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      I've always enjoyed writing, but I don't really enjoy writing poetry. Poetry, to me, is both slightly embarassing and thoroughly engrossing. I feel like I'm peeking inside someone else's brain and sifting through whatever sludge they've decided to let me see.
      That being said, I'm a sucker for poetry. I have held on to countless 'zines, pieces of paper, emails, books, whatever just because they had some anonymous poem that some anonymous poet thought was important enough to pour out on to the page. I remember one hand bill I had picked up in Miami that had a poem called "Gray Matter" and had the particulary useless line "A light shoots light." I loved that poem.
      A poem, to me, is a tortured heartfelt thing. A poem's supposed to make you feel a certain way. I'm with the haiku guys on this one: instill that perfect feeling in the minimum amount of words. When you read Andrew Marvell telling you, "Our vegetable love would grow/Vaster than empires and more slow" , you (or at least, I) can feel those vast empires lumbering slowly through the ages. When you read, "From far, from eve and morning/And yon twelve-winded sky" , Housman manages to intstantly put you up to wind's twelve quarters. And good Lord, but I shudder everytime I think that "the center does not hold/Things fall apart."
      Language is one giant metaphor for what's truly real. With such a clumsy tool, it's pretty incredible to me that mere words can convey meaning at all. But words are just words, they aren't really what you're trying to describe or hold or buy or love. Ordinary language has a hard enough time getting on with the business of the world, let alone trying to impart a precise emotion. I think poetry is a kind of abuse of natural language; a beautiful twisting of the ordinary tools and weapons of words into something that's adequate for carrying a freight of emotion.
      Blah blah blah.
      As I said above, poetry is slightly embarassing to me. I'm much more critical of my poetry than I am of my writing. In my adult life, I've only written four poems (as of this writing) that I ever wanted to show anyone else. The first one was called "The View from Memorial," and I'm pretty sure I've lost it along the way. I had it on some ancient Smith Corona word processor. It was pretty straight forward, just a quick poem about being where I wasn't supposed to be at the top of the University of Texas stadium watching the sun set.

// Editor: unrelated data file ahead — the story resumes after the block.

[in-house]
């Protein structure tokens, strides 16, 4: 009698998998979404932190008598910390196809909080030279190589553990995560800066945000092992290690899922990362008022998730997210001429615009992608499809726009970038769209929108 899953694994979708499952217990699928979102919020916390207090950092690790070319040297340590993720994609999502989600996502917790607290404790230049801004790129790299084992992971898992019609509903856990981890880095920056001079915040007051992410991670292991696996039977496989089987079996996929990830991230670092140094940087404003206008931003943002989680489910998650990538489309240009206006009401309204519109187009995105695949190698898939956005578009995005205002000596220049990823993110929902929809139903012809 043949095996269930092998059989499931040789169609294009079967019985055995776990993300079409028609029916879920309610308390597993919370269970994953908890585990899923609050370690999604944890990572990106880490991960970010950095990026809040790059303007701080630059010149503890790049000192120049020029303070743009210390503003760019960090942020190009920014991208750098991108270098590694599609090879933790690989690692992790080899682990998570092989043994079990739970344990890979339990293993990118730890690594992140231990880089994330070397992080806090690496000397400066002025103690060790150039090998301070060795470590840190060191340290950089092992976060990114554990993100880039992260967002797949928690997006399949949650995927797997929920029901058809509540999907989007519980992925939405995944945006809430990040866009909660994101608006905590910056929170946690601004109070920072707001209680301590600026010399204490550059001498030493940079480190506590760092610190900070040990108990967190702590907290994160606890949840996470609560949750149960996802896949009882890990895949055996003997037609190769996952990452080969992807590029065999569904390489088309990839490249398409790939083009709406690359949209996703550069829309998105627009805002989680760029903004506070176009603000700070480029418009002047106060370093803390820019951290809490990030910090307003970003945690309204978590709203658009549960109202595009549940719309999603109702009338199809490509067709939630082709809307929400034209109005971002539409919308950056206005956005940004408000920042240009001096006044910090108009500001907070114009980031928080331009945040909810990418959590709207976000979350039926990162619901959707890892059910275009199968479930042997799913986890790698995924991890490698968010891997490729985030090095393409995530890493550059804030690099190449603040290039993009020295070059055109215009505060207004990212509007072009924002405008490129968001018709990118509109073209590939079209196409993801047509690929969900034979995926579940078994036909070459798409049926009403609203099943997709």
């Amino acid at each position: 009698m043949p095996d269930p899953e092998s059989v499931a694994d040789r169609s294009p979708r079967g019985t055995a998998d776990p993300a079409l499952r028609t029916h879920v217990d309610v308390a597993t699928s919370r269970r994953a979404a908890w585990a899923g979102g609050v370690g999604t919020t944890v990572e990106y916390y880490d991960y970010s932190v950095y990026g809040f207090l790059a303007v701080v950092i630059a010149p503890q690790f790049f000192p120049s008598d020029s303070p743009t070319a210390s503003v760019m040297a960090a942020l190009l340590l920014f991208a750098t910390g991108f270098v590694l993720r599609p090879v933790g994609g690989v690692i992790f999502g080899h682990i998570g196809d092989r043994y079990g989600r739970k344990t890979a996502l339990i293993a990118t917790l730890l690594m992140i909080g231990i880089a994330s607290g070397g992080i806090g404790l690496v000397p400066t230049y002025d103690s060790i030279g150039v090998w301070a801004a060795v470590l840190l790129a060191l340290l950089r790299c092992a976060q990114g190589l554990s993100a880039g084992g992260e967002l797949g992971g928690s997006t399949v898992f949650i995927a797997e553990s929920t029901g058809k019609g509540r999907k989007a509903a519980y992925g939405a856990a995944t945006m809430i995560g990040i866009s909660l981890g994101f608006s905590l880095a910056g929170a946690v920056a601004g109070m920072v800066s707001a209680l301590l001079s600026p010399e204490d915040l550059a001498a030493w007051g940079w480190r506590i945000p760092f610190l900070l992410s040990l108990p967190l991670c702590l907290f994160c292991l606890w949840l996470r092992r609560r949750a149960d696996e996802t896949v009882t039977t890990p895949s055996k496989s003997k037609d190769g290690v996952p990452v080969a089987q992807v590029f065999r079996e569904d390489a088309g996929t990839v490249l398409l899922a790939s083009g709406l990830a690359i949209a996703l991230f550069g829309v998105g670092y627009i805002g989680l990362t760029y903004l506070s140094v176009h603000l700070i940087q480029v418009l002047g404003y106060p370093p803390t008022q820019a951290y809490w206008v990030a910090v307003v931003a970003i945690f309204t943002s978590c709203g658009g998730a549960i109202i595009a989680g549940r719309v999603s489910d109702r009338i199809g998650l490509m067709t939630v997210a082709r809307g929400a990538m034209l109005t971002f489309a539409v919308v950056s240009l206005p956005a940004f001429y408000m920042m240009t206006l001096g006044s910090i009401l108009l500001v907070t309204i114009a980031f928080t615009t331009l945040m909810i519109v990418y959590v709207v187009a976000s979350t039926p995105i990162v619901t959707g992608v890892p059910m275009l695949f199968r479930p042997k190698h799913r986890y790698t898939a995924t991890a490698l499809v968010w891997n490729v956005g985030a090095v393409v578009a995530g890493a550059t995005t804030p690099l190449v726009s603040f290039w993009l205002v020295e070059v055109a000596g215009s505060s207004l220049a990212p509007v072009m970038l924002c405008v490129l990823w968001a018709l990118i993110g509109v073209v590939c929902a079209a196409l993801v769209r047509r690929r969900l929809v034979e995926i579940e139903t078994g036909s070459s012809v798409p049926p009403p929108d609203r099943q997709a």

Strangely enough, the other three poems are all related to my friend Jennifer Hale (who pisses me off by being a better writer than I am). The first, a nameless thing that was shamelessly inspired by T.S. Eliot's The Wasteland, I wrote for her Christmas present in December of 1989. The other two were the two rain poems I wrote for her when we found each other again in the summer of 1996. As I put these poems up, I notice that one of these also references back to The Wasteland. The other one uses the word "benediction," which I had just used yesterday in a pretty emotional letter to someone. I was suprised to see how these things roll around in my head and occasionally resurface.
      Anyway, on to the poems.

-- February 22, 1998

      An update: in the Spring of 2001, I found The View from Memorial in an old filing cabinet. Usually I hate digging through old papers, but this made it all worth while.

-- March 19, 2001

Summer Storms

Autumn Rains, Autumn Floods

The View From Memorial

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